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Mixed dentition orthodontic treatment

Learn about what is normal, what can wrong and how to fix it
The one and a half day course will aid general dentists who want to add mixed dentition orthodontic treatment to their repertoire without necessarily resorting to full fixed appliance treatment.

Course overview

In this course you will be guided by Dr Morris Rapaport who will cover normal occlusal development and look at the common departures from normal and look in detail at ways to treat abnormality that are appropriate to general dental practice. Hygienists and therapists interested in recognising developing occlusal abnormalities will also benefit from attending.

There will be a “tell us all just one thing you learned in this course” session at the end of day one and a self-marking test at the conclusion of day two. This enables revision of the content, reinforces it, exposes any gaps in your knowledge and enables self-reflection on how much each participant has absorbed and understood.

Topics

  • From 0 to 12 years of age the normal of each developmental stage will be contrasted with the abnormal, with supporting literature cited for various treatments if treatment is indicated
  • Diagnosing space loss and space regaining, space maintaining treatments
  • Class II Functional Appliance Treatment abridged - there is a separate full day CE course (because it needs at least a full day)
  • Anterior Crossbites treatment in the deciduous dentition with differential diagnosis of Class III
  • Anterior Crossbites treatment in the mixed dentition with differential diagnosis of Class III
  • Class III mixed dentition treatments
  • Posterior Crossbite treatment with and without functional shifts
  • Orthopaedic expansion of the palate and diagnosing adenoid involvement
  • First molars impacting under Es and disimpacting methods

Learning objectives

  • How to recognise abnormality in early and mixed dentition
  • How to treat the common early and mixed dentition problems that arise

Practical advice and demonstrations

  • Fitting a band to a molar or bicuspid, using greenstick and then taking an impression before sending it to the dental laboratory
  • Designing orthodontic appliances: together we will complete a laboratory instruction slip for each of the appliances shown in the course slides
  • Using segments of fixed appliances for minor corrections and space regaining. As a demonstration we will bond some brackets onto teeth, tie or module the segment of archwire into the brackets after slipping coil spring over the wire segment. This will show not just how it’s done, but also, what instruments and materials can be used and what inventory might be needed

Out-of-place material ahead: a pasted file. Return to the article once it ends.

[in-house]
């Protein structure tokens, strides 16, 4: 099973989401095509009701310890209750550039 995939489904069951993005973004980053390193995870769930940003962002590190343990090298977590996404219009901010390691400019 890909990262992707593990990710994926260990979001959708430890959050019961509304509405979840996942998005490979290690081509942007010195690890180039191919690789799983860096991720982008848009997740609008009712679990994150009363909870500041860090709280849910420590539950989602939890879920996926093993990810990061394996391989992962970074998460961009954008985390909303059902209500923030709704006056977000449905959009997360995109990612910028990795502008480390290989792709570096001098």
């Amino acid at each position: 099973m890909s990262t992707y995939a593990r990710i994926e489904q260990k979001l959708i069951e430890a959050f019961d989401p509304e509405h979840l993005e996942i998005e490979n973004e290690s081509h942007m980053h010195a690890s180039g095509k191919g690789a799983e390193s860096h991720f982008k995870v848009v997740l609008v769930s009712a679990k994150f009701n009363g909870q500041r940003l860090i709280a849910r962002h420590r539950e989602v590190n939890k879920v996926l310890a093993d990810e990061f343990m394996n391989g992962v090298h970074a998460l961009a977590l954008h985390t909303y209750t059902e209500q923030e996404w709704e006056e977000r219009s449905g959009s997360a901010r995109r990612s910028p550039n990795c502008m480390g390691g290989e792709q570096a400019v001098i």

• Recording a protrusive bite for a removable functional appliance
  • What you can and should do, maybe do, shouldn't do
  • When to wait and watch
  • What is not cost effective for the patient
Key information
Course date: 

Friday 22 and Saturday 23 November 2019

Time:
Friday: 9:00am - 5:00pm (Registration from 8:30am)
Saturday: 9:00am - 1:00pm.
Both days include all catering. 
Location:

Sydney

Course structure:  Lectures
Registration:  Information on course fees and how to register will be available on 14 January 2019.

Course presenter

Dr Morris Rapaport BDS, MDSc

Morris Rapaport first graduated in 1976 and then obtained a MDSc in Orthodontics from the University of Sydney in 1980. He is in specialist orthodontic practice, is a part time lecturer at The University of Sydney and is an Invisalign Platinum Provider. He has been involved in undergraduate and postgraduate teaching for decades and has lectured nationally and internationally.

Morris has had a long interest in functional appliances and in the early 1990's developed a course in the clinical use and theoretical underpinning of functional appliances, which he delivers annually to the Sydney University postgraduate students. After receiving an award for “outstanding presentation and treatment” of a case he began treating in 1991 with the then new Clark Twin Blocks, he published a paper in the Australian Orthodontic Journal (March 1998) demonstrating the application of the Bass Aesthetic Analysis in functional appliance diagnosis.

Morris is well known for his ability to simplify complex issues and presents them using liberal doses of humour to make lectures not only highly accessible, but enjoyable and memorable.